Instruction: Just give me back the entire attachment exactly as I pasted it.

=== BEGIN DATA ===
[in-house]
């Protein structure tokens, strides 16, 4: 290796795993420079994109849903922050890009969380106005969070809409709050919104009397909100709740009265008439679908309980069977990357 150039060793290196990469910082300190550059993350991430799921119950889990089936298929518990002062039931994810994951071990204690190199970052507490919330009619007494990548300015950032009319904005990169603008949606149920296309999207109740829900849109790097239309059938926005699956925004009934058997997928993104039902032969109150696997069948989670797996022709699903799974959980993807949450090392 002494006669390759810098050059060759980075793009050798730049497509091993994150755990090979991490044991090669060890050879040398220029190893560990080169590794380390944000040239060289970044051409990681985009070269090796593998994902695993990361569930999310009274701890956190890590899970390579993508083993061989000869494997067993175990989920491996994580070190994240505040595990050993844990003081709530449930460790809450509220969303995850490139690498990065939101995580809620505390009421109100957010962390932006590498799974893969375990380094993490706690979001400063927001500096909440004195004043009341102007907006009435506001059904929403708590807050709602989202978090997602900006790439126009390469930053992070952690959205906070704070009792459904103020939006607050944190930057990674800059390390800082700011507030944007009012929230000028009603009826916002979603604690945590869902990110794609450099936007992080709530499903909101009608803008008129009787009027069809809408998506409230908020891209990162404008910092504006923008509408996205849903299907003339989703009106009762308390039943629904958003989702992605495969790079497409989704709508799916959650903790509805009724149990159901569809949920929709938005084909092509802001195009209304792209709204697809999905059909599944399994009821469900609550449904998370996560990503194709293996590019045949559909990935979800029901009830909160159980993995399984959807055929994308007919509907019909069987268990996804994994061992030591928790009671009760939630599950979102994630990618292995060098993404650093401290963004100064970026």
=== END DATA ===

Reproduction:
[in-house]
């Protein structure tokens, strides 16, 4: 290796795993420079994109849903922050890009969380106005969070809409709050919104009397909100709740009265008439679908309980069977990357 150039060793290196990469910082300190550059993350991430799921119950889990089936298929518990002062039931994810994951071990204690190199970052507490919330009619007494990548300015950032009319904005990169603008949606149920296309999207109740829900849109790097239309059938926005699956925004009934058997997928993104039902032969109150696997069948989670797996022709699903799974959980993807949450090392 002494006669390759810098050059060759980075793009050798730049497509091993994150755990090979991490044991090669060890050879040398220029190893560990080169590794380390944000040239060289970044051409990681985009070269090796593998994902695993990361569930999310009274701890956190890590899970390579993508083993061989000869494997067993175990989920491996994580070190994240505040595990050993844990003081709530449930460790809450509220969303995850490139690498990065939101995580809620505390009421109100957010962390932006590498799974893969375990380094993490706690979001400063927001500096909440004195004043009341102007907006009435506001059904929403708590807050709602989202978090997602900006790439126009390469930053992070952690959205906070704070009792459904103020939006607050944190930057990674800059390390800082700011507030944007009012929230000028009603009826916002979603604690945590869902990110794609450099936007992080709530499903909101009608803008008129009787009027069809809408998506409230908020891209990162404008910092504006923008509408996205849903299907003339989703009106009762308390039943629904958003989702992605495969790079497409989704709508799916959650903790509805009724149990159901569809949920929709938005084909092509802001195009209304792209709204697809999905059909599944399994009821469900609550449904998370996560990503194709293996590019045949559909990935979800029901009830909160159980993995399984959807055929994308007919509907019909069987268990996804994994061992030591928790009671009760939630599950979102994630990618292995060098993404650093401290963004100064970026």